Predictors Of Success As Software Engineers
7 Traits That Makes Or Breaks A Successful Career In Tech
Hey 👋🏽 and welcome! This is Jonas with a weekly update for you as a free subscriber to the Nimblegeek newsletter. In every issue, I cover insights on learning, technology, and the art of programming through the lens of aspiring developers and experienced practitioners who want to grow in tech.
Last week, we explored a few skills worth investing time in if we want to land a job as a professional developer.
In this week's issue, we are expanding the perspective and looking ahead to the traits that could make your career trajectory flourish when you finally land that position.
I have observed and worked with a few software engineers through the +10 years I have worked in IT and digital transformation projects, and here are some traits that make the most successful ones stand out.
1. Grit & Grunt
So much success in life and our careers comes down to grit.
It is persevering when it's not looking good or working through the boring parts.
Most software development is cleaning up legacy code, “duct taping” APIs, and fixing other people’s bugs.
Engineers tend to love the latest tech, but resisting the shiny objects and doing the grunt, boring parts seem to pay off in the long run.
2. The Human API
Translating business requirements into technical solutions, understanding domains outside the tech landscape, and communicating effectively with multiple stakeholders. Communicating effectively using different communication styles and “languages” is a super skill.
Business jargon, as well as technical discussions, require understanding beyond the syntax.
Having a bilingual, trilingual, or even multilingual approach is how engineers are understood across domains. Not only in the developer communities and teams.
This super-skill of communicating effectively is about knowing when to use plain and simple language and when to be less or more technical.
Being a human API is what I like to call it. A multidisciplinary skill that is worth investing time and attention to.
Organizations tend to reward people who can easily navigate between multiple domains with depth in tech.
3. Teaching & Treating Juniors
You can tell a lot from a person who invests time in explaining, teaching, and nurturing juniors in the team.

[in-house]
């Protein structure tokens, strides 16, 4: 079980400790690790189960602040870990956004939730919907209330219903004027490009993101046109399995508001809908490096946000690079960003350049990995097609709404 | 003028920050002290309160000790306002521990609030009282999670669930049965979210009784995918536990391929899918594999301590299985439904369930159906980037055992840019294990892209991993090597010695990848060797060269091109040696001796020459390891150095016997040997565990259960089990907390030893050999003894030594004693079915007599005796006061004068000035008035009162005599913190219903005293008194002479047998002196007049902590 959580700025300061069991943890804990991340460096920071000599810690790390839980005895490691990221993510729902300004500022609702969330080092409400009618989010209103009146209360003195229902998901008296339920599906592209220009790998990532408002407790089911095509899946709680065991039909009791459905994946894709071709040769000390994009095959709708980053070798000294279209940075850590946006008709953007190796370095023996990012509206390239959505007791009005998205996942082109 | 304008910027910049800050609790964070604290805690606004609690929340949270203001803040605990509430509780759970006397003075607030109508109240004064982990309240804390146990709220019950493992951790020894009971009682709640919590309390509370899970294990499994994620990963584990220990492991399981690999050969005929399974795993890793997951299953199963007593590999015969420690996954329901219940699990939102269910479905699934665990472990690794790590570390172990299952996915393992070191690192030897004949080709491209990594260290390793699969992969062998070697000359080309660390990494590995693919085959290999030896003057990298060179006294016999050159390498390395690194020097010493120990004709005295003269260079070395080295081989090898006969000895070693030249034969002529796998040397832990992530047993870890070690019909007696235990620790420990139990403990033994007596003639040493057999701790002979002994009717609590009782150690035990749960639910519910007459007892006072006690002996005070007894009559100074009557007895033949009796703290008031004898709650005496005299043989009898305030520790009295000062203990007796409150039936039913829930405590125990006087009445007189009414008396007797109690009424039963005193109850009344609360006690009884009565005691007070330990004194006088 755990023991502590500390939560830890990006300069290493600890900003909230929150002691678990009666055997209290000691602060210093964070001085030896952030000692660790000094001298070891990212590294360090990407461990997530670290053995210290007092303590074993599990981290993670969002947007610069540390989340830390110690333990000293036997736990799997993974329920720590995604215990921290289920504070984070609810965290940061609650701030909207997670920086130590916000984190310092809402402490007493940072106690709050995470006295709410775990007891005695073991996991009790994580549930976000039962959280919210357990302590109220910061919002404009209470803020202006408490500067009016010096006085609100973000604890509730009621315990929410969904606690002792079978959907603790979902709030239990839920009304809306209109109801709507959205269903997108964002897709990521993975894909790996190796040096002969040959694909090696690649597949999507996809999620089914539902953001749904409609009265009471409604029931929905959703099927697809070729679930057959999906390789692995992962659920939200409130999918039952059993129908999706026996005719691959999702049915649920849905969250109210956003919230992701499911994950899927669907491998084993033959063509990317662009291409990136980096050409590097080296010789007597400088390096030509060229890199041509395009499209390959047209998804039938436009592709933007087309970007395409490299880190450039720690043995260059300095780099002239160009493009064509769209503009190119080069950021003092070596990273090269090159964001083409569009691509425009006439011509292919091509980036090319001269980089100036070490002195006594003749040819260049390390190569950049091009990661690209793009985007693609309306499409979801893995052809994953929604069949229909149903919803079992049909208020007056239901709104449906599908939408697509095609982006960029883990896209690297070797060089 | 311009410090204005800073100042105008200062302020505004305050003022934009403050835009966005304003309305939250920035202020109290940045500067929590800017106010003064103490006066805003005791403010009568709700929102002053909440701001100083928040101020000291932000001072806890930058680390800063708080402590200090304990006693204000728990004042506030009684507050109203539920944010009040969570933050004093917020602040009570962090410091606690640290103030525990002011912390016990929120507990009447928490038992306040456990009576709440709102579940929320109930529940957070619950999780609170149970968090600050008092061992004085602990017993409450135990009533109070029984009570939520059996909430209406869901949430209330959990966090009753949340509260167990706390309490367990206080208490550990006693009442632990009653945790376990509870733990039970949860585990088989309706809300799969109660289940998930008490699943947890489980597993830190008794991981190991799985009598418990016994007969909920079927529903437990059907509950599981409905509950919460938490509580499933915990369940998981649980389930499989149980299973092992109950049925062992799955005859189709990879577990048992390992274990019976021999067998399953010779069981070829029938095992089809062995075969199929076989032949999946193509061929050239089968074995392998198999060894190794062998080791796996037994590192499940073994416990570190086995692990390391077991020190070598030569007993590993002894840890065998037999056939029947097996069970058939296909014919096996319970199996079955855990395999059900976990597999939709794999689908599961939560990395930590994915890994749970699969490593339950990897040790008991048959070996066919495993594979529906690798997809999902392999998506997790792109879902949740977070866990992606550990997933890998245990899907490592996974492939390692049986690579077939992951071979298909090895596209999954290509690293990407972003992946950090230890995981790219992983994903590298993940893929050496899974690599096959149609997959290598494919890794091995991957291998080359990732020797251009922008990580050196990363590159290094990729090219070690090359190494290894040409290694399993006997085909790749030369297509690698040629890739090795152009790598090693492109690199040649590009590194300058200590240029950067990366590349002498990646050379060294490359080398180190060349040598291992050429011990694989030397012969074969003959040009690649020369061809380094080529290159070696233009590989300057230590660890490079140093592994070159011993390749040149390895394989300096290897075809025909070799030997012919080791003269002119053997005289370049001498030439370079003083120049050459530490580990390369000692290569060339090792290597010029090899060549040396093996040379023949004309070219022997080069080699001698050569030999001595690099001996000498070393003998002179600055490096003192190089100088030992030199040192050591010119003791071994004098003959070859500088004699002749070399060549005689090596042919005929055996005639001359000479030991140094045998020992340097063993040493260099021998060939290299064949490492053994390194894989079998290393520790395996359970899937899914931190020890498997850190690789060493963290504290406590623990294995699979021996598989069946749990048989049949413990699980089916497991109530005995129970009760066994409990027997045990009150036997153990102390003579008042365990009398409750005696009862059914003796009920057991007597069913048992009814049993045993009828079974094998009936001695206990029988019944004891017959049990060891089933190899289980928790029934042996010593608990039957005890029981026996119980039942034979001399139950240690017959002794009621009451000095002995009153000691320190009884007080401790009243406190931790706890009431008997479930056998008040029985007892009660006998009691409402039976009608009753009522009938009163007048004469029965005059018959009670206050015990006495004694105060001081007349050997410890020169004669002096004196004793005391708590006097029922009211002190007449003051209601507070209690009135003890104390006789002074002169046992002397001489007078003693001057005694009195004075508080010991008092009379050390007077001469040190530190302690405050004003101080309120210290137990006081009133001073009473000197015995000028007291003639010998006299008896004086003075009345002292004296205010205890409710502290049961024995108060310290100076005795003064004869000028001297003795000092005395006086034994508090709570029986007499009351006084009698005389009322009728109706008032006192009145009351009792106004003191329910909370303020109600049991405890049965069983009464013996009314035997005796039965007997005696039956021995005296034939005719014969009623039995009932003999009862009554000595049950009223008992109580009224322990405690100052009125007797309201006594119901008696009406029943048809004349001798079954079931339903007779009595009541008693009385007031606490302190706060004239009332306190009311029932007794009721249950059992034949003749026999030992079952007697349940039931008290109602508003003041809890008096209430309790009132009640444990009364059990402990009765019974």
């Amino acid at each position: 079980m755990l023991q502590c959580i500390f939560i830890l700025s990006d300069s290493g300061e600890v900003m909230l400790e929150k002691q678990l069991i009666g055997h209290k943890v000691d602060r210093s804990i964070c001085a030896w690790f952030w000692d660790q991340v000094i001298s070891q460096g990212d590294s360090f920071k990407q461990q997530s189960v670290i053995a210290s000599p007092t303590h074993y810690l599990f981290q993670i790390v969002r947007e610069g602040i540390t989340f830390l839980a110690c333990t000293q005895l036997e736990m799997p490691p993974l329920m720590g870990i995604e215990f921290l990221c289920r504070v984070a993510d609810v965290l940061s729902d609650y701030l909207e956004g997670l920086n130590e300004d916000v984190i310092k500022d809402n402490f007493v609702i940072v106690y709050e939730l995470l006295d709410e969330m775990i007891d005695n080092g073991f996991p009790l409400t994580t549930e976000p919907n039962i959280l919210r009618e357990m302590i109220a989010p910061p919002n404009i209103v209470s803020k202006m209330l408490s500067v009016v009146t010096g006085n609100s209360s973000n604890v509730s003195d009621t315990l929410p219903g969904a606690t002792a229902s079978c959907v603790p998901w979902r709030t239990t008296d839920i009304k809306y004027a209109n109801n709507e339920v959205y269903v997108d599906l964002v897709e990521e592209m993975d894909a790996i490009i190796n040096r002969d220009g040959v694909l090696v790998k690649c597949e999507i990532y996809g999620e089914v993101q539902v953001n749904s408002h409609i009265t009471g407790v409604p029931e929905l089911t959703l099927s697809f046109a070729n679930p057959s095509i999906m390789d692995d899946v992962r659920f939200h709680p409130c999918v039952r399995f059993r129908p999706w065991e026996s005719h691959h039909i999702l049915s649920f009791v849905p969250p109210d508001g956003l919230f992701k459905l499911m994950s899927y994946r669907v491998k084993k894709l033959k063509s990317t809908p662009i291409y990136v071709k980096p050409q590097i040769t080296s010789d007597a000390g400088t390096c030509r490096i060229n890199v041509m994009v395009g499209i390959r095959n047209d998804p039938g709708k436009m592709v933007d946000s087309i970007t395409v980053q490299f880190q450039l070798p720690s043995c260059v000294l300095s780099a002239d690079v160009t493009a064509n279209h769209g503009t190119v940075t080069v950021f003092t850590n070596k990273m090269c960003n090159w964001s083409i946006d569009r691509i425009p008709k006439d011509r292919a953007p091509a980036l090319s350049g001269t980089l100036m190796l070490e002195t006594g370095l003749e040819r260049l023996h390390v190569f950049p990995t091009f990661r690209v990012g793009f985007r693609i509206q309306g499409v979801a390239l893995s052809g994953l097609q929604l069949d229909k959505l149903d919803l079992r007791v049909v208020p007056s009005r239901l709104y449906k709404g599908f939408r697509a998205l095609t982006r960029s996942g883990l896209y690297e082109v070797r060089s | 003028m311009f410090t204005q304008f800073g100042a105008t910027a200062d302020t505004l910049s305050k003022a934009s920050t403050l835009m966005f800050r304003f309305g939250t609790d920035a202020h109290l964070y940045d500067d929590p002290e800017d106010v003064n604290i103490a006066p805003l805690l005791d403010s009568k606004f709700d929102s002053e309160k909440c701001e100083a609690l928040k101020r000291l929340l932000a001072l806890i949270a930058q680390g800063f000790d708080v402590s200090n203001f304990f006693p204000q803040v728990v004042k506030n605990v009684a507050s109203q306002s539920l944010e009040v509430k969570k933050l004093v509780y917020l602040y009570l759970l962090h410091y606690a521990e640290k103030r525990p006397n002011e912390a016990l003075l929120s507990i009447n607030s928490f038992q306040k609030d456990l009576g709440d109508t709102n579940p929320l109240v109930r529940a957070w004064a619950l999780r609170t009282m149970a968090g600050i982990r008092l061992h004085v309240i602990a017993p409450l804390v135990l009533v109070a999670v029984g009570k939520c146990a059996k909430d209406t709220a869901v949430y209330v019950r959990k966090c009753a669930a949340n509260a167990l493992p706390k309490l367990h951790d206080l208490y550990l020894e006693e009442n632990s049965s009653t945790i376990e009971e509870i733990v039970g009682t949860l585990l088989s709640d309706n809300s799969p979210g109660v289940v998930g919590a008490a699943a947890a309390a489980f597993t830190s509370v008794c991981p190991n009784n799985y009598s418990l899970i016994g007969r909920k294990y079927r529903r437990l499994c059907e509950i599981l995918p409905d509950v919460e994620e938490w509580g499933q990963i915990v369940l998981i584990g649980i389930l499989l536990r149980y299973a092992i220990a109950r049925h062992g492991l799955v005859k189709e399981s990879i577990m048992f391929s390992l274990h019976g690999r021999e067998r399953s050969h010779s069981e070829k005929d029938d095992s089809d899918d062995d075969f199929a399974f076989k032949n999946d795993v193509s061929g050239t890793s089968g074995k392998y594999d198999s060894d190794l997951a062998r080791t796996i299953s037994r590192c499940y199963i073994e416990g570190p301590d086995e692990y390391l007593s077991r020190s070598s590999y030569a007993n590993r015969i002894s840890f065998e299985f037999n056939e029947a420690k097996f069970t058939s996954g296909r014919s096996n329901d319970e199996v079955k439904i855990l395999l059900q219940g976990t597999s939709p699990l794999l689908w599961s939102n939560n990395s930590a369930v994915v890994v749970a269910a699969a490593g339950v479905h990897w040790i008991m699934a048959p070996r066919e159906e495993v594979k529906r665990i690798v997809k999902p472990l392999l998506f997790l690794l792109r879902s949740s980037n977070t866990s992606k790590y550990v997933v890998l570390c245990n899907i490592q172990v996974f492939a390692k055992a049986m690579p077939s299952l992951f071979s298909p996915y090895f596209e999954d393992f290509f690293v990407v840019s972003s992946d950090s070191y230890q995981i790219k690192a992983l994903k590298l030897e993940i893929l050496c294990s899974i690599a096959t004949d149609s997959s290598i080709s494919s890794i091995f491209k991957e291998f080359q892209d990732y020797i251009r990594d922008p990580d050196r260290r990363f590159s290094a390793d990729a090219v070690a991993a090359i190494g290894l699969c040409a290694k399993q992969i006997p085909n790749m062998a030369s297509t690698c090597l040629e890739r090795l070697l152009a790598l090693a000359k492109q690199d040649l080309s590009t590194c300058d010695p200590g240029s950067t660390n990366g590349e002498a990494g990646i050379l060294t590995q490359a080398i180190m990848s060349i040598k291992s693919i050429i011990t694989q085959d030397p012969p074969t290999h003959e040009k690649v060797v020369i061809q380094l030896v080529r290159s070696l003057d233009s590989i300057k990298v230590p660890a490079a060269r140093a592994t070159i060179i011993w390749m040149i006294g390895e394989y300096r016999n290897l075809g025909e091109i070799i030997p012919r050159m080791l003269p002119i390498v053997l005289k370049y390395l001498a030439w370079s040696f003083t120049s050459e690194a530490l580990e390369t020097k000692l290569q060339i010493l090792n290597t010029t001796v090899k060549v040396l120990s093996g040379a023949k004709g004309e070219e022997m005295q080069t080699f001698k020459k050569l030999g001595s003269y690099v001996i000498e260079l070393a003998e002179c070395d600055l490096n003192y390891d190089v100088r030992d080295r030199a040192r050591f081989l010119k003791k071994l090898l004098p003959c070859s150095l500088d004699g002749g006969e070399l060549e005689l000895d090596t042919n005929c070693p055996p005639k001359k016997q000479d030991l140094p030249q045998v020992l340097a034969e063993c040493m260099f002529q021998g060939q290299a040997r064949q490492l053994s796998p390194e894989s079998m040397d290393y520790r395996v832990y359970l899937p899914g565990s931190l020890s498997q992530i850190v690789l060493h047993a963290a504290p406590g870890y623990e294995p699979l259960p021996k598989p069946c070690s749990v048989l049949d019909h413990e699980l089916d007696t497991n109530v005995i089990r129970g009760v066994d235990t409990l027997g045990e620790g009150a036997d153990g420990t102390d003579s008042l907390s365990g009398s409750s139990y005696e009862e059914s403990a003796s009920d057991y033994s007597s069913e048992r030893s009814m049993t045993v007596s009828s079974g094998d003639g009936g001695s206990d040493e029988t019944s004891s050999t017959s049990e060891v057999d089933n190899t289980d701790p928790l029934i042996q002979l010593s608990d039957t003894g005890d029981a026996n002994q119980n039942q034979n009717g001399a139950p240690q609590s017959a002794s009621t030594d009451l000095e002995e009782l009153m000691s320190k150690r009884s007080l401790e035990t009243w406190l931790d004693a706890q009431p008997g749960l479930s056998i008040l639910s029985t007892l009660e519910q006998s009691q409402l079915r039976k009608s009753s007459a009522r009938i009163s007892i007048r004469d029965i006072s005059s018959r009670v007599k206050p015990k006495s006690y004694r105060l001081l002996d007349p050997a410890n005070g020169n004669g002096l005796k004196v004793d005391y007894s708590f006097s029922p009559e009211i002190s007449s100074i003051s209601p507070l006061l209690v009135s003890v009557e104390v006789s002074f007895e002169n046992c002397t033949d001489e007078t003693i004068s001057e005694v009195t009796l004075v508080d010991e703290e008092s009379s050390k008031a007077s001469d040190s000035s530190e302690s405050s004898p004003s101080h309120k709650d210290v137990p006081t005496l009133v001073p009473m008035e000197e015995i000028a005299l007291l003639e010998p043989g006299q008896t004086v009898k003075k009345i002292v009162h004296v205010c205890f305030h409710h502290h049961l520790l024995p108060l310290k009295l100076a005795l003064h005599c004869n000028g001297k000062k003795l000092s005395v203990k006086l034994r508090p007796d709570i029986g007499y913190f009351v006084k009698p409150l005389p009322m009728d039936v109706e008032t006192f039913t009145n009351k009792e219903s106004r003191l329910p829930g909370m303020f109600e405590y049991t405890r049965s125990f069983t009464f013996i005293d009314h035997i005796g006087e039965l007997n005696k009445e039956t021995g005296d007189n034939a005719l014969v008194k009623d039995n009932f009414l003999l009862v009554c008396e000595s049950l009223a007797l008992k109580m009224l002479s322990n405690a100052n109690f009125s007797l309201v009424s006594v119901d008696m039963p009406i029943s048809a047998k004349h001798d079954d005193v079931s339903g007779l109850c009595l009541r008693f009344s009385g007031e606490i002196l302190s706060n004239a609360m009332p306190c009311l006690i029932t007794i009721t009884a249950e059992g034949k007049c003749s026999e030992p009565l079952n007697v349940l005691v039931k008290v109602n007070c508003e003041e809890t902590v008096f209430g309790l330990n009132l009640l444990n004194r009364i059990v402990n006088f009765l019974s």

Successful, experienced engineers are well aware of the importance of teaching others. That is how they grow.
Neglecting this part, ignoring juniors, and considering them a waste of time will most likely bite back. They stop growing as well.
In a complex field such as software engineering, your success depends on continuous learning; most knowledge comes from teaching others.
The most inspiring and successful engineers I have worked with have invested time in learning juniors “how to fish” instead of giving them the fish...
4. Empathy Driven
Reflective and self-aware engineers tend to spend time on understanding:
How they come off.
The impact of his/hers actions.
The way they treat others and make others feel.
Those who are self-aware can bounce back from mistakes and succeed long-term. 111204
5. A Love For Learning
In a constantly and rapidly changing environment and industry, a developer’s learnability is a survival trait.
It is easier to stay relevant and ready for the next exciting project with a willingness to learn.
Having an interest and almost natural tendency to shorten the learning loops makes engineers stand out from the crowd. Quickly surfacing new learnings and applying them as fast as possible.
Both on an individual basis and on a team level.
6. Where Focus Goes…
There is a back-side to the learning part. Trying to learn everything will drown and kill progress in the end.
Knowing what to exclude and what’s worth learning is an accelerator for success and is just as important as learning itself.
Identifying and focusing on specific patterns, frameworks, and techniques and combining them into a stack creates leverage beyond imagination.
7. Risk Management
It is placing the bets on specific initiatives like knowing when and what to refactor for reduced tech debt is worth lifting.
Engineers take risks all the time. Knowing which risks and which ones to focus on creates trust and saves a lot of time.
Making tradeoffs is part of the engineer’s day-to-day work. Knowing when to double down on reducing tech debt versus delivering a cool new feature can significantly impact you and your team.
On a final note
The above traits are more exciting and growth-triggering than just climbing a career ladder and comparing myself to others.
I have given up the rat race a long time ago. As a business graduate, I looked forward to a thriving career as a management consultant. I worked hard, networked, and aimed for positions that put me to the test.
After achieving the goal of positioning myself as a management consultant back in 2015 at a Swedish consultancy, I quickly realized that dipping my toes in that pond wasn’t as I expected.
I made the same observation as Daniel Vassallo:
So despite how successful you might be or witnessing someone else succeed. Remember why you do it from the start.
Are you chasing a higher salary or a fancy title?
Or are you learning something new? A new domain in your project, a new framework, or maybe you grew your leverage by leading a team?
Whatever it is, I hope you don’t fall into the rat race.
That is a foolproof way to misery.